Judaism, Christianity and Islam all impose obligations and constraints upon the rightful use of wealth and earthly resources. All three of these religions have well-researched views on the acceptability of practices such as usury but the principles and practices of other, non-interest, financial instruments are less well known. This book examines each of these three major world faiths, considering their teachings, social precepts and economic frameworks, which are set out as a guide for the financial dealings and economic behaviour of their adherents.
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Comparing the Approaches of Judaism, Christianity and Islam
Mervyn K. Lewis and Ahmad Kaleem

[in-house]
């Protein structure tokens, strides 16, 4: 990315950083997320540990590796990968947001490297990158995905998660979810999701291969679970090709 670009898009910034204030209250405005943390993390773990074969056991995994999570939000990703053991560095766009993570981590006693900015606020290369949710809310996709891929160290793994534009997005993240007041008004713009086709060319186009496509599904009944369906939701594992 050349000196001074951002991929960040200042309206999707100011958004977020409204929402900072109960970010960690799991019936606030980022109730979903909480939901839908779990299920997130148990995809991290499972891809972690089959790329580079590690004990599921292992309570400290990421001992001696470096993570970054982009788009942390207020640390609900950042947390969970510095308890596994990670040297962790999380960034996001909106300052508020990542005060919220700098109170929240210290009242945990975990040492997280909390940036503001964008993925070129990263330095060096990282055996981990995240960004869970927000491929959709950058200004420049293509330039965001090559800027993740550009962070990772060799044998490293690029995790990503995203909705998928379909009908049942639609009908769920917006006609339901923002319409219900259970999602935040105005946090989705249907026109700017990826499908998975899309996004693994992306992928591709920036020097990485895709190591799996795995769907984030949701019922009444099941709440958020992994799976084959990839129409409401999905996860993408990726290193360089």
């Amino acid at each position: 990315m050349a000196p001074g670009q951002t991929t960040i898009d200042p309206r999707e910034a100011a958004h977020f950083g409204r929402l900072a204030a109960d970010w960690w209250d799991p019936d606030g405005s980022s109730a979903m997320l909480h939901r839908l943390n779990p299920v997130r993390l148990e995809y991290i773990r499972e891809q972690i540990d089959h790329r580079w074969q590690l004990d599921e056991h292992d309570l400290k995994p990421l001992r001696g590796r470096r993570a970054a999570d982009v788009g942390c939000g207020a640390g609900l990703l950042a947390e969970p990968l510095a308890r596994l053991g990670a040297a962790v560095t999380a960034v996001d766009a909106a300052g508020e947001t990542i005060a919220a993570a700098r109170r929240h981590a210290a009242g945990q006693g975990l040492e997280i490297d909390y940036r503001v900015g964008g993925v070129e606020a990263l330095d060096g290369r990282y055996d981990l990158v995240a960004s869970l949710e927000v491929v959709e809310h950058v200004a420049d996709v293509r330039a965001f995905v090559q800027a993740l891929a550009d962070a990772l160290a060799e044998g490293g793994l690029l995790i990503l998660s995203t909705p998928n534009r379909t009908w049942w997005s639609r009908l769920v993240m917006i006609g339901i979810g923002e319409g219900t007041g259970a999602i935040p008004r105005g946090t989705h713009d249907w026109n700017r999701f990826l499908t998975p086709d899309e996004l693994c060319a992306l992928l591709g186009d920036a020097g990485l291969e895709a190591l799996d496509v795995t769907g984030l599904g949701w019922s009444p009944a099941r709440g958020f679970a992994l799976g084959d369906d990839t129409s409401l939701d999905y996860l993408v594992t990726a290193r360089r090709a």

Henry N. Butler and Jonathan Klick
Dedicated to the late Henry G. Manne, this authoritative research review surveys the development of law and economics both as a scholarly field and as an educational program. Starting as a niche area, centered primarily at the University of Chicago, law and economics has grown to be the dominant field in US legal scholarship. The influential articles discussed in this review trace that development from the mid-20th century through to today, focusing on both the personalities who laid the groundwork for the field’s success and the intellectual debates that fueled its growth. Written by two experts in the field, this review is a valuable research tool for academics and students interested in the history of law and economics.